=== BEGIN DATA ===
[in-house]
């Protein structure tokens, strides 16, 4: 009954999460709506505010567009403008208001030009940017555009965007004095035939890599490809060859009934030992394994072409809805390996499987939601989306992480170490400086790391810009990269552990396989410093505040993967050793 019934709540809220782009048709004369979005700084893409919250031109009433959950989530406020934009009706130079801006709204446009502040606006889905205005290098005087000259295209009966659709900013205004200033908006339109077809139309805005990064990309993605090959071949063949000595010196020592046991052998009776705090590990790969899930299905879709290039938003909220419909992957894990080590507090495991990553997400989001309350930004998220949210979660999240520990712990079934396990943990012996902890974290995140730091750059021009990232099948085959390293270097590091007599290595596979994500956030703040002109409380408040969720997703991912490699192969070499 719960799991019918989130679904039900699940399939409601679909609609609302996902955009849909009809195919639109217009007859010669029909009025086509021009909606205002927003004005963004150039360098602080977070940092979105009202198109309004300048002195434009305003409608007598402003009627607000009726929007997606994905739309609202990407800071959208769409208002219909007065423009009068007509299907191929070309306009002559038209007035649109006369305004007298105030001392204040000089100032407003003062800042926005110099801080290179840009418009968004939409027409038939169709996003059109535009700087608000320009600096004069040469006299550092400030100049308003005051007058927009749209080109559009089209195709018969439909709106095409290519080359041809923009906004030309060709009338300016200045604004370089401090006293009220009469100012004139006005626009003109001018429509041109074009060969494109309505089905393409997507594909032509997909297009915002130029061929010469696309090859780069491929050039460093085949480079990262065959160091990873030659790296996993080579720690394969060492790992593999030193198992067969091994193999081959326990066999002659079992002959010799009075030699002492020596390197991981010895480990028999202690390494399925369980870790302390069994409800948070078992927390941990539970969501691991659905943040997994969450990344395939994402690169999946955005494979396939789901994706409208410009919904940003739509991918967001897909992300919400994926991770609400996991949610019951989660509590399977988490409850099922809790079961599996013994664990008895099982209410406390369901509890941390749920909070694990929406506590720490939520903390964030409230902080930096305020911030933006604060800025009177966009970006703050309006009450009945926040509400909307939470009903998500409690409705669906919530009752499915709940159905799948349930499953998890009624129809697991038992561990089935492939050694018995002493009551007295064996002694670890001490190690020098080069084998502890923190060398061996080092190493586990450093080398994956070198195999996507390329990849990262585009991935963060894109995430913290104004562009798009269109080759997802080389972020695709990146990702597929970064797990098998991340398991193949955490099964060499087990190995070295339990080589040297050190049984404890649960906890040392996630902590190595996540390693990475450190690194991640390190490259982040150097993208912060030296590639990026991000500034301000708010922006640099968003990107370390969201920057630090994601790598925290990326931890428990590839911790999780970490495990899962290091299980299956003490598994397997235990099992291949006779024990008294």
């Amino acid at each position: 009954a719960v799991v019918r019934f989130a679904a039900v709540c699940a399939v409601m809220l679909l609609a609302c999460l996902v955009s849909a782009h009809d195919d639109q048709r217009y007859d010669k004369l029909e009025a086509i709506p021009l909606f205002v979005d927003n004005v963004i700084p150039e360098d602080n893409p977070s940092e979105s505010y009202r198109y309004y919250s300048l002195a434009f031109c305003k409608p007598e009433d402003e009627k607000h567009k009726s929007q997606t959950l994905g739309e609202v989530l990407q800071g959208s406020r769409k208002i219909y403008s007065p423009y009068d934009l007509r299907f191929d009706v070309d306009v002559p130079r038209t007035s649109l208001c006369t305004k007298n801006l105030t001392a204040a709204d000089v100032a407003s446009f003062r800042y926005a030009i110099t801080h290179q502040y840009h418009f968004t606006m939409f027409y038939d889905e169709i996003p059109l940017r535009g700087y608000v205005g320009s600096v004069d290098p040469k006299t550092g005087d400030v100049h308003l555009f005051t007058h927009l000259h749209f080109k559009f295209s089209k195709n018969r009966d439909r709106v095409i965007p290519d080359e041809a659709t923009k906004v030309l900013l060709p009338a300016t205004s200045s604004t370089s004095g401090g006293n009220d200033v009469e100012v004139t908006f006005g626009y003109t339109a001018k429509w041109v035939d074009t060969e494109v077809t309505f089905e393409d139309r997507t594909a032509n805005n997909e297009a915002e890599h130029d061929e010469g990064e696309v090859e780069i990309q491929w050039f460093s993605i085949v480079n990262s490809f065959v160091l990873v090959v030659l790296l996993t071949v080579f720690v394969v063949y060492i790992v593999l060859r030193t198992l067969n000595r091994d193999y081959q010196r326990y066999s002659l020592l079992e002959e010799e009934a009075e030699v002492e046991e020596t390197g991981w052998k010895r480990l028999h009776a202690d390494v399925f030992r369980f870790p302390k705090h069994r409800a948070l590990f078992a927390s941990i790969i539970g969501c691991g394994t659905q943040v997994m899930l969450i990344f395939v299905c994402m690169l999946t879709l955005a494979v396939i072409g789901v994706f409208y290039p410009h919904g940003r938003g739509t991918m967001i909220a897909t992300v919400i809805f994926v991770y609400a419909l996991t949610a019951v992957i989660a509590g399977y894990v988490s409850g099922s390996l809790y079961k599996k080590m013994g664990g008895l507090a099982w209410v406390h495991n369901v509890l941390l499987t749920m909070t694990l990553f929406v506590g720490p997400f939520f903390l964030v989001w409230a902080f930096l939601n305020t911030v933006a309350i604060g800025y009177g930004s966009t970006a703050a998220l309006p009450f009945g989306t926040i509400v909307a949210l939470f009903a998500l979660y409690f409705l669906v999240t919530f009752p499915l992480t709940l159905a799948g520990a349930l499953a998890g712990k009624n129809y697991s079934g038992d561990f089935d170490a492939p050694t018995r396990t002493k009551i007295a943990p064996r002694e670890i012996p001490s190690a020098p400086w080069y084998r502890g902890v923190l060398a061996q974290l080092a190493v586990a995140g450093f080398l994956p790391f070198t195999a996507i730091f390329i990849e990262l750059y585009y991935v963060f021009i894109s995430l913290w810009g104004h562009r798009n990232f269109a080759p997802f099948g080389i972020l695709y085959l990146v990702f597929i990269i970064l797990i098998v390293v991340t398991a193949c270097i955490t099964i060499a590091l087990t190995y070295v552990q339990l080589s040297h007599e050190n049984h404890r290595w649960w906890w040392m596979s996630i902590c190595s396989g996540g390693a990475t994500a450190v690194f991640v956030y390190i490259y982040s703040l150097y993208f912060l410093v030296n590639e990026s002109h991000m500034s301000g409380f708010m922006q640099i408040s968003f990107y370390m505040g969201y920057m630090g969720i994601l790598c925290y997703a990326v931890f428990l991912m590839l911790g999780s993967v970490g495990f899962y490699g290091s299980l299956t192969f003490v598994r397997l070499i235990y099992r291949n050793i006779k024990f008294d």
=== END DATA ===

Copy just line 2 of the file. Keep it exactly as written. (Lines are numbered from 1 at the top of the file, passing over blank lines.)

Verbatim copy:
């Protein structure tokens, strides 16, 4: 009954999460709506505010567009403008208001030009940017555009965007004095035939890599490809060859009934030992394994072409809805390996499987939601989306992480170490400086790391810009990269552990396989410093505040993967050793 019934709540809220782009048709004369979005700084893409919250031109009433959950989530406020934009009706130079801006709204446009502040606006889905205005290098005087000259295209009966659709900013205004200033908006339109077809139309805005990064990309993605090959071949063949000595010196020592046991052998009776705090590990790969899930299905879709290039938003909220419909992957894990080590507090495991990553997400989001309350930004998220949210979660999240520990712990079934396990943990012996902890974290995140730091750059021009990232099948085959390293270097590091007599290595596979994500956030703040002109409380408040969720997703991912490699192969070499 719960799991019918989130679904039900699940399939409601679909609609609302996902955009849909009809195919639109217009007859010669029909009025086509021009909606205002927003004005963004150039360098602080977070940092979105009202198109309004300048002195434009305003409608007598402003009627607000009726929007997606994905739309609202990407800071959208769409208002219909007065423009009068007509299907191929070309306009002559038209007035649109006369305004007298105030001392204040000089100032407003003062800042926005110099801080290179840009418009968004939409027409038939169709996003059109535009700087608000320009600096004069040469006299550092400030100049308003005051007058927009749209080109559009089209195709018969439909709106095409290519080359041809923009906004030309060709009338300016200045604004370089401090006293009220009469100012004139006005626009003109001018429509041109074009060969494109309505089905393409997507594909032509997909297009915002130029061929010469696309090859780069491929050039460093085949480079990262065959160091990873030659790296996993080579720690394969060492790992593999030193198992067969091994193999081959326990066999002659079992002959010799009075030699002492020596390197991981010895480990028999202690390494399925369980870790302390069994409800948070078992927390941990539970969501691991659905943040997994969450990344395939994402690169999946955005494979396939789901994706409208410009919904940003739509991918967001897909992300919400994926991770609400996991949610019951989660509590399977988490409850099922809790079961599996013994664990008895099982209410406390369901509890941390749920909070694990929406506590720490939520903390964030409230902080930096305020911030933006604060800025009177966009970006703050309006009450009945926040509400909307939470009903998500409690409705669906919530009752499915709940159905799948349930499953998890009624129809697991038992561990089935492939050694018995002493009551007295064996002694670890001490190690020098080069084998502890923190060398061996080092190493586990450093080398994956070198195999996507390329990849990262585009991935963060894109995430913290104004562009798009269109080759997802080389972020695709990146990702597929970064797990098998991340398991193949955490099964060499087990190995070295339990080589040297050190049984404890649960906890040392996630902590190595996540390693990475450190690194991640390190490259982040150097993208912060030296590639990026991000500034301000708010922006640099968003990107370390969201920057630090994601790598925290990326931890428990590839911790999780970490495990899962290091299980299956003490598994397997235990099992291949006779024990008294």